Builder confidence surged in November, hitting another record high as buyers flooded sales offices to take advantage of the lowest mortgage rates in history.
According to the National Association of Home Builders / Wells Fargo Market's index released Tuesday, home builders sentiment rose to 90, the highest data from 1985 and 85 in October. It was the third consecutive month of record highs, beating the median forecast of 85 in a Bloomberg poll of economists.
Housing construction was a ray of hope for the US economy, which was plagued by high unemployment and the raging coronavirus. Americans who can afford to buy homes are betting on mortgage rates below 3% on 30-year mortgages, and many are choosing new communities in the suburbs, in part because inventory real estate offers are becoming increasingly scarce.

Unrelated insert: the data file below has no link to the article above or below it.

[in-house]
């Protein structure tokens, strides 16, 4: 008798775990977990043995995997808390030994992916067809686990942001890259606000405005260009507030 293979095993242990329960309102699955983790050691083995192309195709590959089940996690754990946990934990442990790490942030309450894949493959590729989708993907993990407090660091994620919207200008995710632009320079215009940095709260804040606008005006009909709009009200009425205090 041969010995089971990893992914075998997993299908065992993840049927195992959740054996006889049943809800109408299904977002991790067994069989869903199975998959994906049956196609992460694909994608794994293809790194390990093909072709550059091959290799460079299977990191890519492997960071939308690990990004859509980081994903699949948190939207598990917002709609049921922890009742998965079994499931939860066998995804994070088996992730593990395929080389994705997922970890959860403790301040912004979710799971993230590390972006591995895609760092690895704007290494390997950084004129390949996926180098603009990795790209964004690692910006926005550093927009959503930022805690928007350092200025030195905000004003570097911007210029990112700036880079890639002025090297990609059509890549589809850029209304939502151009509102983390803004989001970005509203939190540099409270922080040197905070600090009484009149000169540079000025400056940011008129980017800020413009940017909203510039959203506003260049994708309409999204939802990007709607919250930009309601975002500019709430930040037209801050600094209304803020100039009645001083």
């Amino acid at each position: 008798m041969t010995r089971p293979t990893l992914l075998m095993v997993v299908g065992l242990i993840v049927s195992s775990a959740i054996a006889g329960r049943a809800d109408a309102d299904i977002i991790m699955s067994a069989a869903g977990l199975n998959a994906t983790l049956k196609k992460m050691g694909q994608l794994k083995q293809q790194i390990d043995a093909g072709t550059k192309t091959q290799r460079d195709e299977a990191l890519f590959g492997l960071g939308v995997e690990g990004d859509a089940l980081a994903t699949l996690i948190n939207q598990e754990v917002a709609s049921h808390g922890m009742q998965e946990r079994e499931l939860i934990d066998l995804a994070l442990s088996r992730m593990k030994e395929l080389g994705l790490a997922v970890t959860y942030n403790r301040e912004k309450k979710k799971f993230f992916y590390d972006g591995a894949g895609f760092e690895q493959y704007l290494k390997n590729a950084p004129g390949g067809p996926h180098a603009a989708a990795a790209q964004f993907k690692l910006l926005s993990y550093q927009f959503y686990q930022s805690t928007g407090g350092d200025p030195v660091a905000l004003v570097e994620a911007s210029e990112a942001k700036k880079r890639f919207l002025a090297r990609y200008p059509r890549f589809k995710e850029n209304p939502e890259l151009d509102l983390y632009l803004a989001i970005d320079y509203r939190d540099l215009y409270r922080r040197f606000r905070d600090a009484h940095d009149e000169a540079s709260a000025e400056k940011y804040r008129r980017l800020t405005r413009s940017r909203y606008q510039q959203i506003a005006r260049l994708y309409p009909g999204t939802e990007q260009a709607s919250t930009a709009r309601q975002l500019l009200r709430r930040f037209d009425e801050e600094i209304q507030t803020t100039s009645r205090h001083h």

"In the short term, shifting demand for residential real estate to lower density markets – such as suburbs and suburbs with persistently low resale inventory – supports housing demand," said Robert Dietz, the group's chief economist, in a statement. "Affordability remains an issue, however, as construction costs continue to rise and interest rates are expected to rise as more positive news emerges about the coronavirus vaccines."
The rise in demand has posed challenges for builders as labor continues to be scarce, material costs are rising and companies are running out of finished land to build.
The seasonally adjusted index measures building owners' perception of single-family home sales and expectations for the next six months. A number above 50 indicates that more builders see the conditions as good than bad. 69 percent of the polls were received before Joe Biden's presidential election on November 7th.